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Demystifying Sleep Apnea, Part 2

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Continuing to demystify Sleep Apnea, let us take a look at what the different types of prevalent Apneas are. Clinical diagnoses have found 3 basic types, namely Central Sleep Apnea, Obstructive Sleep Apnea and Mixed Sleep Apnea.

Central Sleep Apnea is caused when the brain misfires on it’s cues and fails to trigger the respiratory control centres in time. In such cases the neurological feedback mechanism fails to maintain the respiratory rate despite the increase in the amount of carbon dioxide in the blood. This means that with the respiratory centre failing to signal ‘inhale’ the person may miss some cycles of breathing, which is potentially dangerous as it can trigger seizures, angina, arrhythmias etc. Usually the respiration is re-established on its own with frequent exhalation to flush out the CO2 build-up and inhalation to replace gas impurities with oxygen.

In the more common case of Obstructive Sleep Apnea (OAP), there are one or more obstructions in the upper airway. The obstruction could occur due to excess fat/tissue build-up in the wind pipe or due to large tonsil structure or even a misaligned lower jaw, structure of your head and neck, a blocked nasal airway or a large tongue. This too results in drop in blood O2 levels and dangerous increase in CO2 levels. The resumption of breathing is almost always with gasping or chortling/coughing etc.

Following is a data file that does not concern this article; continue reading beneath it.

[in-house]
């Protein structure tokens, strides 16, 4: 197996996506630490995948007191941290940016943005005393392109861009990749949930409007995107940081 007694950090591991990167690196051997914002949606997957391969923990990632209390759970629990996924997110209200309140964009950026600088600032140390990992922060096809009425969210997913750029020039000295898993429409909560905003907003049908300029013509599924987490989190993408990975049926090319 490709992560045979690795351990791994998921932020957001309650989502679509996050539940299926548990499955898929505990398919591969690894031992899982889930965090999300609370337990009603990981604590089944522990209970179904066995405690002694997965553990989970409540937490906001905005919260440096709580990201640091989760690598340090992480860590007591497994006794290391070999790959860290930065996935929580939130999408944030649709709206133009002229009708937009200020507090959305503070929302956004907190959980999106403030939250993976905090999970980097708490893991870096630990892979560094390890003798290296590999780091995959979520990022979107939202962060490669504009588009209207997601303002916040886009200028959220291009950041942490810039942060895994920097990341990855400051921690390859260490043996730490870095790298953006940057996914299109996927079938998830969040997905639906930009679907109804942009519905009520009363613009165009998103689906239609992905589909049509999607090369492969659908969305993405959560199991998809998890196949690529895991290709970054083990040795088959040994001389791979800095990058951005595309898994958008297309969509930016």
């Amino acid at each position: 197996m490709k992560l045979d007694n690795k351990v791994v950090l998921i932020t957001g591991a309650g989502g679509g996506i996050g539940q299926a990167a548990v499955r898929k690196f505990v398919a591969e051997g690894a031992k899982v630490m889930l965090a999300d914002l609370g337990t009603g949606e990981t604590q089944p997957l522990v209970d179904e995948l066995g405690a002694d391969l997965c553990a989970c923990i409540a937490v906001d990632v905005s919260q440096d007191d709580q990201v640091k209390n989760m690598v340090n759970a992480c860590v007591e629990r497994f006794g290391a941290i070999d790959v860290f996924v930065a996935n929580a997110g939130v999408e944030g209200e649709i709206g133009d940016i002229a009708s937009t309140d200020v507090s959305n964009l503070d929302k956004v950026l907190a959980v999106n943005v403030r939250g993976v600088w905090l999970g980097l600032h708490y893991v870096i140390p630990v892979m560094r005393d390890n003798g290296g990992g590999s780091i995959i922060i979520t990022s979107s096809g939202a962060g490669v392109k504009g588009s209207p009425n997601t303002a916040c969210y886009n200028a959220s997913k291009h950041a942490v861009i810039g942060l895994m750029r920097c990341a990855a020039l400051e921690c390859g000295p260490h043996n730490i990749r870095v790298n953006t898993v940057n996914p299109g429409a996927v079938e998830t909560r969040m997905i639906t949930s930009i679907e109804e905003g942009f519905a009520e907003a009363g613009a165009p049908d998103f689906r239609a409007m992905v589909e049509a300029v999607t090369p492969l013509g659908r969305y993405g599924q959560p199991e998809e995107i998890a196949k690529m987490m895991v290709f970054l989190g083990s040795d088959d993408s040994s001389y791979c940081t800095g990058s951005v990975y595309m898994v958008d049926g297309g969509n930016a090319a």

Mixed or Complex Sleep Apnea is a combination of the above 2 types of apneas. It usually happens that a chronic and acute case of Obstructive Sleep Apnea festers into a Central Sleep Apnea condition. This is an even more dangerous situation.
So, what are the options available to one suffering from this breathing disorder? Fortunately, there are many lines of treatment depending on the type and cause of your Apnea. Your doctor will run a conclusive test on you with the help of a computerised device called the polysomnograph, which will read your brain signals, eye movement, respiration rate, oxygen levels, muscle tension etc through an overnight sleep test at the hospital or home assisted by a sleep technologist. The results of this test will determine the course of treatment you will follow.

Add a Comment2 Comments

EmpowHER Guest

can you wear the mask in the day?

December 7, 2009 - 2:57pm
(reply to Anonymous)

Hi Anonymous,
Yes, most people do wear the mask during the day as well right from the start of their treatment. You may have a look at this site for additional info: http://www.sleepapneacenter.com/brochure_cpapmask.html
However, you must consult a doctor before taking any decision.
Best Regards,

December 9, 2009 - 9:35am
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We value and respect our HERWriters' experiences, but everyone is different. Many of our writers are speaking from personal experience, and what's worked for them may not work for you. Their articles are not a substitute for medical advice, although we hope you can gain knowledge from their insight.

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